The FCC came onto AT&T and Apple with all its might to make sure that there was nothing wrong with the fact that Apple *seems* to be pulling out voice over IP applications that *could* damage the revenue stream of its partner AT&T. A lot of nothing came out of the whole thing. Here’s how I would put it out:
FCC: Apple, why did you reject Google Voice for iPhone?
Apple: We’re not “rejecting” it, we’re reviewing it…
FCC: Huh.. ok
FCC: AT&T, did you get Apple to do that?
The reality is (a bit) more complex, head to the full post to see what each party has to say. It is sometimes amusing to see how everyone tries to walk the line, as everyone interests would seem quite obvious to iPhone users.
Here’s what AT&T has to say (extract):
“Let me state unequivocally, AT&T had no role in any decision by Apple to not accept the Google Voice application for inclusion in the Apple App Store,” said Jim Cicconi, AT&T senior executive vice president for external and legislative affairs told the news wire.
“Apple alone makes the final decisions to approve or not approve iPhone applications,” the company said in its questions, however does conceed that AT&T terms of service “obligates Apple not to include functionality in any Apple phone that enables a customer to use AT&T’s cellular network service to originate or terminate a VoIP session without obtaining AT&T’s permission,” which it says it honours.
“From time to time, AT&T has expressed concerns regarding network efficiency and potential network congestion associated with certain applications, and Apple takes such concerns into consideration,” Apple states.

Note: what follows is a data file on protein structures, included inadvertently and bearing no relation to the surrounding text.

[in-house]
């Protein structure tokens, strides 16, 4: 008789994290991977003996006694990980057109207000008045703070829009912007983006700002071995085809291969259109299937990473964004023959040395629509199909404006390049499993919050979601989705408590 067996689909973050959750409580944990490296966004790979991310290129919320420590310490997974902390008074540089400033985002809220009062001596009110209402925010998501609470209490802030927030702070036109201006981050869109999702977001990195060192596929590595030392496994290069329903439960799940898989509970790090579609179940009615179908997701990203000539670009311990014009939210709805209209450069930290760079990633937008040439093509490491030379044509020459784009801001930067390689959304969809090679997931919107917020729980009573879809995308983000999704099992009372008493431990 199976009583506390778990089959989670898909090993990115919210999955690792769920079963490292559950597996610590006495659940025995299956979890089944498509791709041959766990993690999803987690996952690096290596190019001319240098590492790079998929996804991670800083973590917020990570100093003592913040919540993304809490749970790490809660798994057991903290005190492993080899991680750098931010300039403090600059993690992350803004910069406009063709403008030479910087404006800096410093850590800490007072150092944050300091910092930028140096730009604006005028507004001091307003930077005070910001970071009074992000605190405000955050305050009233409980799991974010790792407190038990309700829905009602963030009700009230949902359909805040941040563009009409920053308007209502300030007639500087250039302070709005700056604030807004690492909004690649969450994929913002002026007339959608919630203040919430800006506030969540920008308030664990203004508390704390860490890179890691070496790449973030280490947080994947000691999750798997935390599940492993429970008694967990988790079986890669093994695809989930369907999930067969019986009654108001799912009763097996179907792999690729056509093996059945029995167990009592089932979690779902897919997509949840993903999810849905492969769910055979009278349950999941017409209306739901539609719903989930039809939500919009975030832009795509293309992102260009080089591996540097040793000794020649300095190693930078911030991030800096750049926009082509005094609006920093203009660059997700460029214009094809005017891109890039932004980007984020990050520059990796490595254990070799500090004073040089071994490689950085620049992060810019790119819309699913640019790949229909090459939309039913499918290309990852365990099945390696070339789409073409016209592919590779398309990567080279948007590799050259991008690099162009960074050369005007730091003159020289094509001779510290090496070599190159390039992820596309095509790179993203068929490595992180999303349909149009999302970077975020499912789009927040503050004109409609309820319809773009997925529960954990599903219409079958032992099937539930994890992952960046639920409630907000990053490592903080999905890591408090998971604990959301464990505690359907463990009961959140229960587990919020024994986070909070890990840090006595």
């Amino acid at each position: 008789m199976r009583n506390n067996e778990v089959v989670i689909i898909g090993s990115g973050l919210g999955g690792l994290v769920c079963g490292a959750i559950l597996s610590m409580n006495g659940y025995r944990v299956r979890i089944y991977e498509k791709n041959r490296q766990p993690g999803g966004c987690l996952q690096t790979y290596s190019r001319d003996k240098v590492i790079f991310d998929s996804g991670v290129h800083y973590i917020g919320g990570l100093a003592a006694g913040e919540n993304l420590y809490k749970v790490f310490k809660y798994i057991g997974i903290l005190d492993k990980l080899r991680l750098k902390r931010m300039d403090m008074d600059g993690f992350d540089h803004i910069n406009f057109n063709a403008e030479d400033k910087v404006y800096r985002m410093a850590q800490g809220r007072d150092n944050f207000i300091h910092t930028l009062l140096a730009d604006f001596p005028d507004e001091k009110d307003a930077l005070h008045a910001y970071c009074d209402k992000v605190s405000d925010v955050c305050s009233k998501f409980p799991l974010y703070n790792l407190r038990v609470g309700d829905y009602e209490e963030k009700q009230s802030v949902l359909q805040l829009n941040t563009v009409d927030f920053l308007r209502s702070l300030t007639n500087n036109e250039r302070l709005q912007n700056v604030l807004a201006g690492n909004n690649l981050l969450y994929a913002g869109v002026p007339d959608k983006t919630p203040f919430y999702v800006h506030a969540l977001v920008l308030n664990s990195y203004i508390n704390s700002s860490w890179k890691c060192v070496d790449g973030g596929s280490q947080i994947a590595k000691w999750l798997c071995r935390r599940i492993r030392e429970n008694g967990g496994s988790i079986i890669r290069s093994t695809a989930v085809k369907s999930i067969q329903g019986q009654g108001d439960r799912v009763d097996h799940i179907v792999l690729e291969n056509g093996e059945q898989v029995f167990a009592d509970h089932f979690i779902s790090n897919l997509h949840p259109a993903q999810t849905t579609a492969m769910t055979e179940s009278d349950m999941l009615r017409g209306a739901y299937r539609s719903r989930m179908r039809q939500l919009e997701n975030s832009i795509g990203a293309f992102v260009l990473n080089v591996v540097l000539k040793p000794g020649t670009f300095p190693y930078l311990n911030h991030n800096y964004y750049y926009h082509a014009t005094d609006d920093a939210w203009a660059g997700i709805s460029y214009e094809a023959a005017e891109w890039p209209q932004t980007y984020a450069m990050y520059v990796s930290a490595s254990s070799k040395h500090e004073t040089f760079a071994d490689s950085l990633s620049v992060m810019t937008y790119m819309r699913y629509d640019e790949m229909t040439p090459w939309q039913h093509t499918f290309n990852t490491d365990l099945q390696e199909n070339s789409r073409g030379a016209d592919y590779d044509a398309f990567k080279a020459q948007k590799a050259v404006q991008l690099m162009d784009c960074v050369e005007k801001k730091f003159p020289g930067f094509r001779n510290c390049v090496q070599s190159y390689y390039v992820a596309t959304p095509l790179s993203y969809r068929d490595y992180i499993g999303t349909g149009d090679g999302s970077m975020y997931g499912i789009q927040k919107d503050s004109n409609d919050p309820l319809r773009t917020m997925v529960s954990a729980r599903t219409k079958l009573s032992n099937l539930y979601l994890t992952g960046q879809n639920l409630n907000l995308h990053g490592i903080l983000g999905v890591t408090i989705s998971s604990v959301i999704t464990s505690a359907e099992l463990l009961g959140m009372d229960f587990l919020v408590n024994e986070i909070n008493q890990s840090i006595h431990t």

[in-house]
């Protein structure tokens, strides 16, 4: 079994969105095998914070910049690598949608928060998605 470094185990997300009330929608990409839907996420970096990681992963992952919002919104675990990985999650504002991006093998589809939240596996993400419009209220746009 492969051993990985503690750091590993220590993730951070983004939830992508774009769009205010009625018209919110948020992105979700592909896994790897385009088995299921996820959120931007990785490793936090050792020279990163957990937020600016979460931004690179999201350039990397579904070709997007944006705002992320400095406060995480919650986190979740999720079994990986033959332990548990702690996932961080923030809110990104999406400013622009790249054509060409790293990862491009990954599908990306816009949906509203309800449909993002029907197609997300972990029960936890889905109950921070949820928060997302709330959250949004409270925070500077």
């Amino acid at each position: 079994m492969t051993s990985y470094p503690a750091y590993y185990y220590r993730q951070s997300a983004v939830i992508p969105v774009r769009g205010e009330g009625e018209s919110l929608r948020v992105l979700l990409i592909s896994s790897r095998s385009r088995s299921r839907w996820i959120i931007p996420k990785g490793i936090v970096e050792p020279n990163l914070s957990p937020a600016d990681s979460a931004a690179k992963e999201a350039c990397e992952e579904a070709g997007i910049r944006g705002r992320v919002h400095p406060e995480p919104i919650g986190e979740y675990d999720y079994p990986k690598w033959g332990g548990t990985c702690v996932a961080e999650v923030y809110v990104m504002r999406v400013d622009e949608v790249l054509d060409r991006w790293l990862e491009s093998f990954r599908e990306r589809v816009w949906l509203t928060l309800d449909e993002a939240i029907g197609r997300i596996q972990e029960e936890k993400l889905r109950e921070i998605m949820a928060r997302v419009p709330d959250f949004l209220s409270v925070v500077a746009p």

Contrary to published reports, Apple has not rejected the Google Voice application, and continues to study it. The application has not been approved because, as submitted for review, it appears to alter the iPhone’s distinctive user experience by replacing the iPhone’s core mobile telephone functionality and Apple user interface with its own user interface for telephone calls, text messaging and voicemail. Apple spent a lot of time and effort developing this distinct and innovative way to seamlessly deliver core functionality of the iPhone. For example, on an iPhone, the “Phone” icon that is always shown at the bottom of the Home Screen launches Apple’s mobile telephone application, providing access to Favorites, Recents, Contacts, a Keypad, and Visual Voicemail. The Google Voice application replaces Apple’s Visual Voicemail by routing calls through a separate Google Voice telephone number that stores any voicemail, preventing voicemail from being stored on the iPhone, i.e., disabling Apple’s Visual Voicemail. Similarly, SMS text messages are managed through the Google hub—replacing the iPhone’s text messaging feature. In addition, the iPhone user’s entire Contacts database is transferred to Google’s servers, and we have yet to obtain any assurances from Google that this data will only be used in appropriate ways. These factors present several new issues and questions to us that we are still pondering at this time.
Read the full Apple reply
So… what do you make of it?It seems to me that Apple and AT&T cannot close the doorto VOIP applicationsissue and if pressed, they would bend, but not without trying avoiding it (Skype works really well on Windows Mobile and 3G, btw). At stake, there’s not only AT&T’s potential loss of revenues to VOIP, but there’s also the extra network usage that would make a popular VOIP application a double whammyon AT&T, but you know what, my 3G subscription is as expensive as my DSL subscription, so it’s hard to feel any sympathy for AT&T.